We are presently active with:
- Continuous crystallization equipment
- Continuous reactors for Grignard reactions in general
- Continuous reactors for slow organic chemical reactions
The aims of this research field are to support the substitution of existing batch production lines in pharmaceutical companies with small continuous mini-reactors and unit operations.
Traditionally, production of active pharmaceutical ingredients (APIs) has been conducted in batch reactors. Advantages of this production form are relatively easy upscaling from laboratory to full-scale reactors, flexible process equipment, controlled batch numbering of the chemical product, and minimal automated process control.
However, disadvantages are that the reactors are energetically inefficient (large reactor volumes), pose a larger safety threat due to the reactor size, are labor intensive, and may cause more byproduct to be produced because reaction conditions are hard to control in a large volume.
In recent years, continuous production of APIs has received more interest. Advantages of continuous production are higher yields, utility reduction because heating/cooling and reflux streams are handled more efficiently, more homogeneous reaction conditions, reduced costs of equipment and implementation, fewer safety issues (smaller reactors, lower hold up), easy cleaning, and reduction in labor costs and physical space savings.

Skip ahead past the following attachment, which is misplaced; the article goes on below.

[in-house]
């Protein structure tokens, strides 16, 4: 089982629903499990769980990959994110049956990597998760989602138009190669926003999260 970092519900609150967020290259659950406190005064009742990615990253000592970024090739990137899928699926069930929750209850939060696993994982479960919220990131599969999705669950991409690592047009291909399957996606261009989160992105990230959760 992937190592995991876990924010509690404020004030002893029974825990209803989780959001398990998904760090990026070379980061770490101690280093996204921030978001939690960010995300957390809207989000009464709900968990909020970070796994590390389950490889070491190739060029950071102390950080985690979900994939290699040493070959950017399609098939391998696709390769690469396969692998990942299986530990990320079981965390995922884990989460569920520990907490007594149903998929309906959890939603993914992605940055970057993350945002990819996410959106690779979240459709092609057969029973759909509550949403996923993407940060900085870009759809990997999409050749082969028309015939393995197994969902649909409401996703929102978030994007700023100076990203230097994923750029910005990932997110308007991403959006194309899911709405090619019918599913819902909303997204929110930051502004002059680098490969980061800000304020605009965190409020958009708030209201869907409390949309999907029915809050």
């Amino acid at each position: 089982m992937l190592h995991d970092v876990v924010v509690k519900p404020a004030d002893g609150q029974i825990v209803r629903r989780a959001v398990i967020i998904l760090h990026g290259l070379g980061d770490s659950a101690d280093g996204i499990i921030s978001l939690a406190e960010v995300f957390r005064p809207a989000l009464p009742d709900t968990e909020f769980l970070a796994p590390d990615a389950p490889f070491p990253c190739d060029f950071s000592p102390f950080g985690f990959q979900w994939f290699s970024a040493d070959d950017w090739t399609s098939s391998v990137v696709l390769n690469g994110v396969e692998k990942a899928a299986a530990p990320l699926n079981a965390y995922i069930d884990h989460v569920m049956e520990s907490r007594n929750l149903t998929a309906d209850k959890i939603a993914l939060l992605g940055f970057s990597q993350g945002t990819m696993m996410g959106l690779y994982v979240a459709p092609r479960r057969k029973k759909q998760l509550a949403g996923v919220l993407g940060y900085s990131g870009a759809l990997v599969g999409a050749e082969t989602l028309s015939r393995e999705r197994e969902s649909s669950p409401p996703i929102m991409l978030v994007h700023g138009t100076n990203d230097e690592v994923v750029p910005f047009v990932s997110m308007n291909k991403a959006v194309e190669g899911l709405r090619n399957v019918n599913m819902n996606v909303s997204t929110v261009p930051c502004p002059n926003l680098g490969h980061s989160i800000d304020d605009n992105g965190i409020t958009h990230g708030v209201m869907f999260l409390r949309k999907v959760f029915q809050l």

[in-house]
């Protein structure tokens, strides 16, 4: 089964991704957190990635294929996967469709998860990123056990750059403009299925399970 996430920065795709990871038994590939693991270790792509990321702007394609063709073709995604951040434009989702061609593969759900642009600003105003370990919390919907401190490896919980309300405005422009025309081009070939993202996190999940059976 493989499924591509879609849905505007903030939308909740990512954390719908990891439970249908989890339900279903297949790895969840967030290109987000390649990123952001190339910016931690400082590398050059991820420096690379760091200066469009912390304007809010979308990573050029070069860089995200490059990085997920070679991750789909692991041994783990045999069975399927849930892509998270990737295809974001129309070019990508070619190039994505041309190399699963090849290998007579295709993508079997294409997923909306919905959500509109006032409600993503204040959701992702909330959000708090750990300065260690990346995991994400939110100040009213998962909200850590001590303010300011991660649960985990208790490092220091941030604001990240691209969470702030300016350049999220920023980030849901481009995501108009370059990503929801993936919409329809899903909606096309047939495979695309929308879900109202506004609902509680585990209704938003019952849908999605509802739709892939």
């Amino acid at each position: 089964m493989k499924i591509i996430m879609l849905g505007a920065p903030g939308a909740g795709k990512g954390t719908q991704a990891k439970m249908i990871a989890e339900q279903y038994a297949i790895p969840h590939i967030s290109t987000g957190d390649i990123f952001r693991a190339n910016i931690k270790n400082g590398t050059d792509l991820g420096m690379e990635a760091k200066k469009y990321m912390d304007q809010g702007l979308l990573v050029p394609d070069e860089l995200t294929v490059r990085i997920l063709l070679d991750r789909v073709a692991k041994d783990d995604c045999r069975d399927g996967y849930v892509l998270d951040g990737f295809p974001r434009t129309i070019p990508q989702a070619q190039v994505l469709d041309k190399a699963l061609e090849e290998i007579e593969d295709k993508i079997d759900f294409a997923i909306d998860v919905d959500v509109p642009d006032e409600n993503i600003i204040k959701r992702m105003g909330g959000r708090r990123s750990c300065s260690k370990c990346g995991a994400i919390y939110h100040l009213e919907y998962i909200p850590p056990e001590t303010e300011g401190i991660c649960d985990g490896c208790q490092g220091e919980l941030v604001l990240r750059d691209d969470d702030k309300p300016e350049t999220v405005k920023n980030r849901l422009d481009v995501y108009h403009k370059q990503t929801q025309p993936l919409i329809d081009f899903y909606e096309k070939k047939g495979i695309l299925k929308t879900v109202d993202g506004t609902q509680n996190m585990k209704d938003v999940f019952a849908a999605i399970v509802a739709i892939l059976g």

Converting a batch production into a continuous operation mode requires a detailed quantitative understanding of the chemical reactions involved.
The choice of reactors and separation equipment to use in a given case depends on the number and type of side reactions taking place, the phases involved, reactant and product solubilities, and the rates of the chemical reactions.
The aim is to use mini (liter size) reactors as opposed to large (m3 size) batch reactors so that the production can simply go on during normal working hours, be safe, and take up little space.
Novel reactor designs must be developed, not for every single reaction, but for each type of reaction, ideally to reach a state of “plug-and-play”, where standard continuous equipment is selected when a new synthesis route is to be established.
Our philosophy is to work on all relevant reactor and unit operation designs and we have carried out fundamental and applied research on, for example, the following topics:
Kim Dam-Johansen Professor, Head of Department Department of Chemical and Biochemical Engineering Phone: +45 45252845 KDJ@kt.dtu.dk
Søren Kiil Professor Department of Chemical and Biochemical Engineering Phone: +45 45252827 firstname.lastname@example.org